Puerto Rico mobilizes as potential hurricane approaches

This satellite image obtained from NOAA/RAMMB, shows Tropical Storm Dorian as it approaches the Caribbean at 16:30 UTC on August 27, 2019

Puerto Rico has mobilized thousands of federal agents ahead of what threatens to be the first hurricane to lash the US territory since it was ravaged by Maria in 2017, authorities said Tuesday.

US forecasters warn that Tropical Storm Dorian could reach hurricane strength by the time it passes the island's southwestern coast on Wednesday.

The Federal Emergency Management Agency said some 3,000 agents had been deployed and were "ready to respond."

"Emergency communications, logistics & transportation teams are also positioned on the island," it said on Twitter.

In September 2017, Hurricane Maria went from one end of Puerto Rico to the other, leaving a trail of destruction from which it has yet to recover.

After nearly a year of controversy, health authorities put the official death toll at 2,975, supplanting the Puerto Rican government's longstanding figure of 64.

"Wow! Yet another big storm heading to Puerto Rico. Will it ever end?" US President Donald Trump said in a tweet.

He posted that US aid approved for the island last year was a record $92 billion -- "an all time record of its kind for 'anywhere.'"

In fact, Congress has allocated $42.5 billion to disaster relief for Puerto Rico, according to FEMA's website, but the island has received less than $14 billion.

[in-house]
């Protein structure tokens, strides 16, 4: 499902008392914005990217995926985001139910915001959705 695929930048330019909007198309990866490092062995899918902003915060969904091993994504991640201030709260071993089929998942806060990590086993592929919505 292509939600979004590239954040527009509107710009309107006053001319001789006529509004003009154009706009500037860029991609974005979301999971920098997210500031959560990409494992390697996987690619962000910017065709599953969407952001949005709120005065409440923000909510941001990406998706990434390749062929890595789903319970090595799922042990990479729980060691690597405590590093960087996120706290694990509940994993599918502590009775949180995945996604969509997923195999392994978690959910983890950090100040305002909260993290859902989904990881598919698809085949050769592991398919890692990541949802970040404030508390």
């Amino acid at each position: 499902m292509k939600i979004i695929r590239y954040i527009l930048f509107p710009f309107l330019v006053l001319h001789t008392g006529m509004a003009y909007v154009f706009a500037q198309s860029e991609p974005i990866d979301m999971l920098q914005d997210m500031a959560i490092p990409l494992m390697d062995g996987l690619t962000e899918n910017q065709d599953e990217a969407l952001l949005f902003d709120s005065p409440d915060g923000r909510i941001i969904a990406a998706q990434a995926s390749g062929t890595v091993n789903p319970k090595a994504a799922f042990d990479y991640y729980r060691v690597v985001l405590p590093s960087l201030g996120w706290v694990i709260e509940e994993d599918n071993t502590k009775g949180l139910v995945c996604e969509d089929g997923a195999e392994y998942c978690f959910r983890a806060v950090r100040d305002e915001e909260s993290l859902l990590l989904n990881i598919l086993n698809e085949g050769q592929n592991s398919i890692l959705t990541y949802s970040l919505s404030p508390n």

Puerto Rico's new governor, Wanda Vazquez, declared a state of emergency and said the island was better prepared this time to respond to any contingency.

"In the face of the approaching situation, the response of the government and the different agencies will be different because it is prepared," she said at a news conference.

Former governor Ricardo Rossello was forced to resign last month in part because of criticism of his handling of the emergency created by Maria.

As of 1700 GMT, Dorian was packing winds of 50 miles (85 kilometers) per hour as it moved into the Caribbean through the northern Windward Islands and the southern Leeward Islands, the National Hurricane Center in Miami said.

It was about 80 miles west of Dominica and moving northwest at 13 miles per hour.

A hurricane watch is also in effect for the Dominican Republic. In Santo Domingo, residents of neighborhoods bordering the Ozama River, which crosses the capital city, are prepared to evacuate in case of flooding.

"We're ready to leave, because when it rains here, the river fills and everything floods," said Cornelia Diaz.

"But we're scared to leave our things, not because of the water but because of criminals," she said.

After passing Puerto Rico, the storm is expected to reach northeastern Dominican Republic by Wednesday night and then the Bahamas and Turks and Caicos Thursday and Friday.

Forecasters calculate that it will reach the east coast of Florida by the weekend, but say it is too early to tell how powerful it will be at that point.

It could weaken as it passes over mountainous terrain on the island of Hispaniola, which is shared by the Dominican Republic and Haiti. Or it could gain strength due to the high temperatures in the Caribbean.

The NHC said hurricane watches were in effect for Puerto Rico and the Dominican Republic, while Martinique was under a tropical storm warning.